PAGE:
by Cpl. Robert Lin Cook
Jan 1942–Sep 1945

 When I was young & green
and a United States Marine,
I was assigned a solitary chore.
It was the custom then
and an ordinary sin
to make a mess man
from an ordinary guy.

Well, I didn’t have no rank
and as common as a plank
so they felt no compunction
To their deed.

So on a morning early
afore the sun did rise,
I found myself
in the mess hall,
don’tcha know?
 I faced that ol’ mess sergeant
who looked meaner
than a junkyard dog.
He faced me with a scowl
that made me almost howl
in protest of my present
situation.

I was instructed
in a very sober way
to fill the GI cans
with water hot that
was for cleaning
on the spot.
One was for sudsing,
one was for rinsing
and one to make sure
all was clean.

Then I had the pleasure,
wrong by any measure,
of setting up the chow line
in a row.

There were 4 long tables,
all of which were able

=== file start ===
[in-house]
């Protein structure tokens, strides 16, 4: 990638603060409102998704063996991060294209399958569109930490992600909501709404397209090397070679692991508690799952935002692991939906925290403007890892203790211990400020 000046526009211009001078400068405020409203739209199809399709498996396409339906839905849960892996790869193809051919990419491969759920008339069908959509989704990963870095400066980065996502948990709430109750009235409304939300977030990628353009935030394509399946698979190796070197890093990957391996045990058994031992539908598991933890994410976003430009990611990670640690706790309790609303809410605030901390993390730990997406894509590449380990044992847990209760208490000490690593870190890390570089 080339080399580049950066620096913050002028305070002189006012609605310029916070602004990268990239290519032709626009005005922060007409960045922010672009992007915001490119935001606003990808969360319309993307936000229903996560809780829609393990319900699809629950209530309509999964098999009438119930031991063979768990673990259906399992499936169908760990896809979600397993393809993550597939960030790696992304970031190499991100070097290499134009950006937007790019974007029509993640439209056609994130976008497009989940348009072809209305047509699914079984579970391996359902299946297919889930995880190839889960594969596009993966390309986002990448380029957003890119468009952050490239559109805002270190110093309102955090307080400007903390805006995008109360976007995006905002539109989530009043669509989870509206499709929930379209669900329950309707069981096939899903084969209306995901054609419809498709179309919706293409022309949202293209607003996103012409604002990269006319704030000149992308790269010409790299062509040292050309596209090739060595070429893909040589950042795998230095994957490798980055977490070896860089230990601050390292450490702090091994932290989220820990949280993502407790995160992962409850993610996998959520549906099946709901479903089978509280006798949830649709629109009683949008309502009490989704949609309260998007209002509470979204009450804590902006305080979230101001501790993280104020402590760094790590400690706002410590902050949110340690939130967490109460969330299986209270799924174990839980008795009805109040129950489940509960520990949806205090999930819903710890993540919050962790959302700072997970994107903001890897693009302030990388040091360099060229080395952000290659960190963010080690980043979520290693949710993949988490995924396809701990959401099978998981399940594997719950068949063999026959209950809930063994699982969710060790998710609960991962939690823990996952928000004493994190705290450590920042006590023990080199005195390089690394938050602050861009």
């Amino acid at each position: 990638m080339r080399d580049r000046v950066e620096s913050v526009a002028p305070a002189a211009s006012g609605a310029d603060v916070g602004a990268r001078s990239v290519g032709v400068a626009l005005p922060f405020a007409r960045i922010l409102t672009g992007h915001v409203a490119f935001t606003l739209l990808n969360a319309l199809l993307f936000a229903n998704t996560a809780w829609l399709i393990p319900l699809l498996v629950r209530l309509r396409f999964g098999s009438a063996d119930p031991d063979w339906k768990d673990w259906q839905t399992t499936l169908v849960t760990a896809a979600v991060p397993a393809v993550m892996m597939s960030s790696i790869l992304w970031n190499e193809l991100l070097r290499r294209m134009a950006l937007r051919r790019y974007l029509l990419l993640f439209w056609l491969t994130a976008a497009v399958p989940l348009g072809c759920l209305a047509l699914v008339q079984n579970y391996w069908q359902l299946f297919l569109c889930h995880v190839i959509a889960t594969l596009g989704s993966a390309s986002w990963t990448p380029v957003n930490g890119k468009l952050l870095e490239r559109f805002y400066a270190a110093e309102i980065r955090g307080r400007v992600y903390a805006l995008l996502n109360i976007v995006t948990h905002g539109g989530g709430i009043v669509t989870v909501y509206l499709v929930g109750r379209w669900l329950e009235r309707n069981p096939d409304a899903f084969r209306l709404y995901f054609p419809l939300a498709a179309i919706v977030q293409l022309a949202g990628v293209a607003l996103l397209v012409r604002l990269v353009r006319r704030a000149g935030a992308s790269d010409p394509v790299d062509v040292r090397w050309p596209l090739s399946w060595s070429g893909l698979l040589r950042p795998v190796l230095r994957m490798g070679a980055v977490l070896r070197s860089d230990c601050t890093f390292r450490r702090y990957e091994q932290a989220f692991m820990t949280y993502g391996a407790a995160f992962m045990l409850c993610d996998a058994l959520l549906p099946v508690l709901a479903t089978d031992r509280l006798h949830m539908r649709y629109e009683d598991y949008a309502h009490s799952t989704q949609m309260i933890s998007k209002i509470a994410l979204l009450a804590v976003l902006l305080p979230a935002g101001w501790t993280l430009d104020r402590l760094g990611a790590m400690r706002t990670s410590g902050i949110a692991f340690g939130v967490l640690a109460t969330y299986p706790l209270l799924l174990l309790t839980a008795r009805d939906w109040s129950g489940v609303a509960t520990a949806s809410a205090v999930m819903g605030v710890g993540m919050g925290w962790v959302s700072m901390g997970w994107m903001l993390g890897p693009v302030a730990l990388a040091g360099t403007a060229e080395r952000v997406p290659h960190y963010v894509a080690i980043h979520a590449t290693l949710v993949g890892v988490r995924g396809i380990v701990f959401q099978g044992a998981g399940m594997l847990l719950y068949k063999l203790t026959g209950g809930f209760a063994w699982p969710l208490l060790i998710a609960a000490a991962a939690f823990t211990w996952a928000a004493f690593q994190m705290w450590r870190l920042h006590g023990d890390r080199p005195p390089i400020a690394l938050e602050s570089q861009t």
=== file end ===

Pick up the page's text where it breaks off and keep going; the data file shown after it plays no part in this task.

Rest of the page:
to hold all the grub
to be bestowed.

I was placed there
with a ladle with
which I was able
to pile on taters
to the sky.

When chow was over
and the serving
put away,
I thought I had it made
for the day but
I was prevailed
upon to stay.
They gave me a mop
with instruction not to stop
‘til I had the floor
a brighter shade.

I was much put out
but I could not shout
though I was
much dismayed.
So I finished the job
like a Navy swab and
finally went on my way.

That was my first day
and I’m here to say
there were many
more to endure
so I tied into the job
with a little sob and
endured the misery
of it all.
Semper Fi!

*     *     *
The author: Robert Lin Cook served with Regimental Weapons Co. (2d-2d) from 1942–44, at Guadalcanal and Tarawa during a 33-month overseas tour.

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What A Mess